The intestinal epithelium undergoes a marked adaptive response following loss of functional small bowel surface area characterized by increased crypt cell proliferation and increased enterocyte migration from crypt to villus tip, resulting in villus hyperplasia and enhanced nutrient absorption. Hedgehog (Hh) signaling plays a critical role in regulating epithelial-mesenchymal interactions during morphogenesis of the embryonic intestine. Our previous studies showed that blocking Hh signaling in neonatal mice results in increased small intestinal epithelial crypt cell proliferation and altered enterocyte fat absorption and morphology. Hh family members are also expressed in the adult intestine, but their role in the mature small bowel is unclear. With the use of a model of intestinal adaptation following partial small bowel resection, the role of Hh signaling in the adult gut was examined by determining the effects of blocking Hh signaling on the regenerative response following loss of functional surface area. Hh-inactivating monoclonal antibodies or control antibodies were administered to mice that sustained a 50% intestinal resection. mRNA analyses of the preoperative ileum by quantitative real-time PCR revealed that Indian hedgehog was the most abundant Hh family member. The Hh receptor Patched was more abundant than Patched 2. Analyses of downstream targets of Hh signaling demonstrated that Gli3 was twofold more abundant than Gli1 and Gli2 and that bone morphogenetic protein (BMP)2 was most highly expressed compared with BMP1, -4, and -7. Following intestinal resection, the expression of Hh, Patched, Gli, and most BMP genes was markedly downregulated in the remnant ileum, and, in anti-Hh antibody-treated mice, expression of Patched 2 and Gli 1 was further suppressed. In Hh antibody-treated mice following resection, the enterocyte migration rate from crypt to villus tip was increased, and by 2 wk postoperation, apoptosis was increased in the adaptive gut. However, crypt cell proliferation, villus height, and crypt depth were not augmented. These data indicate that Hh signaling plays a role in adult gut epithelial homeostasis by regulating epithelial cell migration from crypt to villus tip and by enhancing apoptosis.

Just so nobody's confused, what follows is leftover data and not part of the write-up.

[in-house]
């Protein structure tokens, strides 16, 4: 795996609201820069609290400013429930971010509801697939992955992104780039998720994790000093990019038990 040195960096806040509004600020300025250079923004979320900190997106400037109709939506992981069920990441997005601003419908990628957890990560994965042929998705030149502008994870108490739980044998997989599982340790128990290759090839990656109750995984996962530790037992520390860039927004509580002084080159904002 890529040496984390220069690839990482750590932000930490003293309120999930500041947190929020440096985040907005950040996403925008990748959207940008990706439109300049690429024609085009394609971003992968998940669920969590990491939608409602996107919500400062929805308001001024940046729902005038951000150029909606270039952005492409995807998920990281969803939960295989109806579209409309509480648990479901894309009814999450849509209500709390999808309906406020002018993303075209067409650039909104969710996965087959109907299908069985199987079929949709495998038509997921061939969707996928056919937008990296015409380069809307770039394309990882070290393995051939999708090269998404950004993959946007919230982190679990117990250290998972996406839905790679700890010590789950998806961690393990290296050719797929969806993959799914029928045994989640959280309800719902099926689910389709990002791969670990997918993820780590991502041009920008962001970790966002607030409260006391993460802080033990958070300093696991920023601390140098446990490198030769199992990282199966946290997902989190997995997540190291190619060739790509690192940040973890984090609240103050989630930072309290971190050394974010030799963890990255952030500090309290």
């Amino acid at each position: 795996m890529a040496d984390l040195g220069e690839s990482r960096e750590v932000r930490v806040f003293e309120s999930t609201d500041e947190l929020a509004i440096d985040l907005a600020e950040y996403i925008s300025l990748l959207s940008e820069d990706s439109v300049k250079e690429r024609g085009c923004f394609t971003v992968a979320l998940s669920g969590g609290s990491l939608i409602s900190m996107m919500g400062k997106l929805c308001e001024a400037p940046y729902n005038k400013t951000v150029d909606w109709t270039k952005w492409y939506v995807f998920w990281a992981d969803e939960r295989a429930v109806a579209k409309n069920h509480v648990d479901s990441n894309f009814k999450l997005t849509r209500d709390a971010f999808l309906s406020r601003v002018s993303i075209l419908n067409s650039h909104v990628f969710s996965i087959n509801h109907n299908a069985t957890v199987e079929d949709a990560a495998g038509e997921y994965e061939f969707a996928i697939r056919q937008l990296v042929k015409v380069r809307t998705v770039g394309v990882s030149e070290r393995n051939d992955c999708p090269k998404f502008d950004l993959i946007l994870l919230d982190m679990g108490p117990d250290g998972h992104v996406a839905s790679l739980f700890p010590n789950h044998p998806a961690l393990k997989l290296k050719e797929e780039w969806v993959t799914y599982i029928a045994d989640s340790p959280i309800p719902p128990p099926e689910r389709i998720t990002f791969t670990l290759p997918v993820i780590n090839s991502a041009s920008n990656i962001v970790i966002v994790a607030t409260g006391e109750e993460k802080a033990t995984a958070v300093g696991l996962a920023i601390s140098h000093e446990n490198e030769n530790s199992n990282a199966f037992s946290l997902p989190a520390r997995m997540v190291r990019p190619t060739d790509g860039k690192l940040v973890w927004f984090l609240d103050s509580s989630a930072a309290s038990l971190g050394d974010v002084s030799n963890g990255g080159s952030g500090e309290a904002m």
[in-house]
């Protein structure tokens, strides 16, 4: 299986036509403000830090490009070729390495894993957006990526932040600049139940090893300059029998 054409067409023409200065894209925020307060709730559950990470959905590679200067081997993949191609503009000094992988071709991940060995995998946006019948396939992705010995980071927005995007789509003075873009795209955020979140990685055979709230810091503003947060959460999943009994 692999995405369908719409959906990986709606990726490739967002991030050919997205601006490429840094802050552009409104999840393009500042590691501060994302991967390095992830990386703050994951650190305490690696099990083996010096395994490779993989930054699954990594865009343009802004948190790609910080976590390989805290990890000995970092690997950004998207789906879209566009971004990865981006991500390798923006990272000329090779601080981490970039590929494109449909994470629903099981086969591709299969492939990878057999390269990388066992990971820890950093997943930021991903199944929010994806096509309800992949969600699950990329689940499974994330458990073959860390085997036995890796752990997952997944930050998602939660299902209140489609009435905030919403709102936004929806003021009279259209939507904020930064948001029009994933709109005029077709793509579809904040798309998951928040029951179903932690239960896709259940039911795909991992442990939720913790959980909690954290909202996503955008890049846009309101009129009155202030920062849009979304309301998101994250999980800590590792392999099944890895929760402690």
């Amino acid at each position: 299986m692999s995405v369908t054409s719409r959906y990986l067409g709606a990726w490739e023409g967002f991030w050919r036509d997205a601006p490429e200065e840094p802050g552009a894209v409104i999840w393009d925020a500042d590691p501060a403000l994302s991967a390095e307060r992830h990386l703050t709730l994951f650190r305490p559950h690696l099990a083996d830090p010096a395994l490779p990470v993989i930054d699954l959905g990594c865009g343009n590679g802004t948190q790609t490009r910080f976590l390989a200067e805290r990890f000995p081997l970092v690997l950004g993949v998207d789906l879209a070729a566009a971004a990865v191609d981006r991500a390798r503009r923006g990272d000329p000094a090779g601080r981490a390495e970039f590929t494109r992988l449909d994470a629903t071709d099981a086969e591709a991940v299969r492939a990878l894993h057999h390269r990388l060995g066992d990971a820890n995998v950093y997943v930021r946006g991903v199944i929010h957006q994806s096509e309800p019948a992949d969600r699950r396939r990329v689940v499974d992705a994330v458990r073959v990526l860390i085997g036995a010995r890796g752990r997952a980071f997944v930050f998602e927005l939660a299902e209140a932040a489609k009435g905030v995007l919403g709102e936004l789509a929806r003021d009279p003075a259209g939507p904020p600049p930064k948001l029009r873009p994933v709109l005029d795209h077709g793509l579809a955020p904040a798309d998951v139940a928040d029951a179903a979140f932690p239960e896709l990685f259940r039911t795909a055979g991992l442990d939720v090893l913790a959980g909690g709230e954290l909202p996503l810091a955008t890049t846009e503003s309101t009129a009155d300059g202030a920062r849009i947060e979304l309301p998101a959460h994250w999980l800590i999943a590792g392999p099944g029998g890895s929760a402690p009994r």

Original languageEnglish
Pages (from-to)G1280-G1288
JournalAmerican Journal of Physiology - Gastrointestinal and Liver Physiology
Issue number6
StatePublished - Jun 2006


  • Bone morphogenetic proteins
  • Intestinal adaptation
  • Patched


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